3. Results and Discussion
3.1. XRD Diffraction Analysis
A series of glass samples were analyzed by XRD diffraction. In the analysis chart, glass samples such as A1, A2, and A3 were melted at 900°C, 1000°C, 1100°C, and 1200°C, respectively, and all 12 samples were with hump characteristic of typical amorphous materials, without any crystal diffraction peaks, so it can be confirmed that the sample has no crystals. As the amorphous material is a disordered material, the hump, or the second broad hump at the higher incidence angle of XRD, is an indication of the disordered state. When the content of Bi2O3 increases, indicating a second wide hump at higher incidence angles of XRD, the internal structure of the material at this content is also amorphous, as shown in Figure 1.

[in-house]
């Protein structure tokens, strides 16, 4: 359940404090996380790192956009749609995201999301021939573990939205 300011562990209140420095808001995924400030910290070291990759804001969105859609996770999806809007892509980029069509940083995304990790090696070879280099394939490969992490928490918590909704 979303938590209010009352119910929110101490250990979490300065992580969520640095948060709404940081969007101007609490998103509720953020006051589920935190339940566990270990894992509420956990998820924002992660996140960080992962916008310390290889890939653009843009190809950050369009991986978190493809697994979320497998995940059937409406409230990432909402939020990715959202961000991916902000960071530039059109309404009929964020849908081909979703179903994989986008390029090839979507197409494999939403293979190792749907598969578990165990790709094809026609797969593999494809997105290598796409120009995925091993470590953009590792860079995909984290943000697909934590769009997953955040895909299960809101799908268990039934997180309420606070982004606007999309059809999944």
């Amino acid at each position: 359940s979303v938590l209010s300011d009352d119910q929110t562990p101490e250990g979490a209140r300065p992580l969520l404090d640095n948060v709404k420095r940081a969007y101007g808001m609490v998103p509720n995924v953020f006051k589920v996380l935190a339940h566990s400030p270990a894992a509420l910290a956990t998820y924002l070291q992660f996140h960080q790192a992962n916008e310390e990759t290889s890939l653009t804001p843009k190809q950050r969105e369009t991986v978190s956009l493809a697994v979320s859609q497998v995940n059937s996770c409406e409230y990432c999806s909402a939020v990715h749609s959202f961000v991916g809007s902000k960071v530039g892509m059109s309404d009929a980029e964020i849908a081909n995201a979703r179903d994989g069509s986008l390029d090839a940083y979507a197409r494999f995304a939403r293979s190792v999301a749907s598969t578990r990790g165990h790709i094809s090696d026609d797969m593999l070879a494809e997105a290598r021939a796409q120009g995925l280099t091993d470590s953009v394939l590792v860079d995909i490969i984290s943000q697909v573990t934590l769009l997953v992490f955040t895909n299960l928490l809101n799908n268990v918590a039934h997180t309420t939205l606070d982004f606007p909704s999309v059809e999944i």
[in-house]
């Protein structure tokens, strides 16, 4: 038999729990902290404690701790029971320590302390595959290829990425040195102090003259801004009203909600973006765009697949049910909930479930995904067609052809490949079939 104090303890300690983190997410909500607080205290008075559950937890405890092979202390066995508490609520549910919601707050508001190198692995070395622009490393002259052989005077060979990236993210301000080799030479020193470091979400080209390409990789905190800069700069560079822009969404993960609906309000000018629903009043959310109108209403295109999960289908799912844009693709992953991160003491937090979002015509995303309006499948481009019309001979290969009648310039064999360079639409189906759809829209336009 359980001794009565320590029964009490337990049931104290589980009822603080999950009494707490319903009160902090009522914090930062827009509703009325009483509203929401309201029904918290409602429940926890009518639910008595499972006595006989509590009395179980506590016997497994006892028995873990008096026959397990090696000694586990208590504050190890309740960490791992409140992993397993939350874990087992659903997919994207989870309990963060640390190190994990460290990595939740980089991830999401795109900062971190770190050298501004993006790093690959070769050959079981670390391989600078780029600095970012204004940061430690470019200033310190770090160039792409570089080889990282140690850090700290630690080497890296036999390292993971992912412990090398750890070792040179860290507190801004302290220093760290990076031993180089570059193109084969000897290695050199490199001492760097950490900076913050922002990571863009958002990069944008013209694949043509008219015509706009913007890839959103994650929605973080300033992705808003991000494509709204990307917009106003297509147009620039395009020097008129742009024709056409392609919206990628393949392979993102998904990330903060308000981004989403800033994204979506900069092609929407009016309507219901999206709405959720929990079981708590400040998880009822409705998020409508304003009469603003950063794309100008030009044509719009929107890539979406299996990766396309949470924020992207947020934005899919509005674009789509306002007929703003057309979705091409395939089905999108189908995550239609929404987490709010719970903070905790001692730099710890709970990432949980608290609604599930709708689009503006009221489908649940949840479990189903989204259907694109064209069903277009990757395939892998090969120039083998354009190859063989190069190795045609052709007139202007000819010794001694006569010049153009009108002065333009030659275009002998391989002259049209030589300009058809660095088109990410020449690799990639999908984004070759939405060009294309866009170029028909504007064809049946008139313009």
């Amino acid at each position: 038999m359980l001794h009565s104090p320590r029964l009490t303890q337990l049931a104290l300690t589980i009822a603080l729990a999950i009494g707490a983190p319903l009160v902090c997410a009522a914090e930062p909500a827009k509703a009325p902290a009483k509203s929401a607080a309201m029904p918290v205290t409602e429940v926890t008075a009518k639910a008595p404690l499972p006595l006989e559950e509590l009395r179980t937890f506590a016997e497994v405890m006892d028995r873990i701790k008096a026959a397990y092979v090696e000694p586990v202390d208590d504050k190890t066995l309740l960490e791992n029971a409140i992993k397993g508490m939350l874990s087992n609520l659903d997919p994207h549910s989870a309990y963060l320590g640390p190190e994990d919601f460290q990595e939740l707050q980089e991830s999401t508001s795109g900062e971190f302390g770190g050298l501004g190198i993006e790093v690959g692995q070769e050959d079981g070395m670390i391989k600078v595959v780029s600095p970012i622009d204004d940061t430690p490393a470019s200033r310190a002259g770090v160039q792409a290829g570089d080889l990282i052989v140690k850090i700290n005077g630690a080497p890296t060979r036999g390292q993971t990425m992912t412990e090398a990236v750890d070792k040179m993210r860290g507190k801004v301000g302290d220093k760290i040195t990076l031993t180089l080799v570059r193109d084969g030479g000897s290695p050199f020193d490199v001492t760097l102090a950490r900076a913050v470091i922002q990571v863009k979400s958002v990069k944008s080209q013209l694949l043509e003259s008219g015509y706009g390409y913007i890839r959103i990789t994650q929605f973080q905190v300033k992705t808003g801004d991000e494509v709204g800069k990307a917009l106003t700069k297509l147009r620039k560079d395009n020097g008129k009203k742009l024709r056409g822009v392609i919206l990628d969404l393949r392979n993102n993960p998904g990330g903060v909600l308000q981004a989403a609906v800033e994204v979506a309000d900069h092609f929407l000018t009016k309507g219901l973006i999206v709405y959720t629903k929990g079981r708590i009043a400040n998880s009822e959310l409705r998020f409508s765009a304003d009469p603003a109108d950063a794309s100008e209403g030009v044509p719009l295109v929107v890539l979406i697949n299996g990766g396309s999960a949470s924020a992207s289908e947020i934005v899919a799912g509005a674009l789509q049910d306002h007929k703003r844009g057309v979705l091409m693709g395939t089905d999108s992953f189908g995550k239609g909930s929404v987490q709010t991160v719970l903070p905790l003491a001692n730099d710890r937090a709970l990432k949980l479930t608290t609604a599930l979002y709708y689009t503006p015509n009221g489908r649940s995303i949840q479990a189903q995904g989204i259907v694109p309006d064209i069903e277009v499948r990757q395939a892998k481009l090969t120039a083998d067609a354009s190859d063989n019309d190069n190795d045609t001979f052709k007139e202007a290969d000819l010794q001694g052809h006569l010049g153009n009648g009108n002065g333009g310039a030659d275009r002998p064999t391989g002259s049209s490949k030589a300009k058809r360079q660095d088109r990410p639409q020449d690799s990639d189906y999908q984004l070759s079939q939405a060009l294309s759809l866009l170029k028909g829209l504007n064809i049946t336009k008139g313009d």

In FTIR spectroscopy, based on the research of previous literature, there are four characteristic peaks of glass structure in A series glass, such as [BiO3], [BiO6], [BO3], and [BO4] (Table 1).
In the FTIR spectrum, there are [BiO3], [BiO6], Bi–O–Bi, Bi-O-, and the triangular [BO3] unit of the borate B2O3 glass and the B–O- unit of the [BO4] tetrahedron and absorption peak. In Figure 2, it can be roughly divided into 3 blocks: (1) between 510 cm−1 and 700 cm−1, it is a three-coordinated plane [BiO3] and a six-coordinated octahedral [BiO6] structural unit; (2) between 700 cm−1 and 1382 cm−1, it is a plane triangle [BO3], and a tetrahedral [BO4] structural unit is the main one; and (3) between 1382 cm−1∼1640 cm−1, the plane triangle [BO3] and [OH−] bond is the main part. Among the three blocks, there are 4 absorption characteristic peak locations, 700 cm−1, 777 cm−1, 1382 cm−1, and 1640 cm−1, which are relatively easy to distinguish. And the others are 510 cm−1, 820 cm−1, and 1000 cm−1, where the absorption characteristic peaks are relatively weak.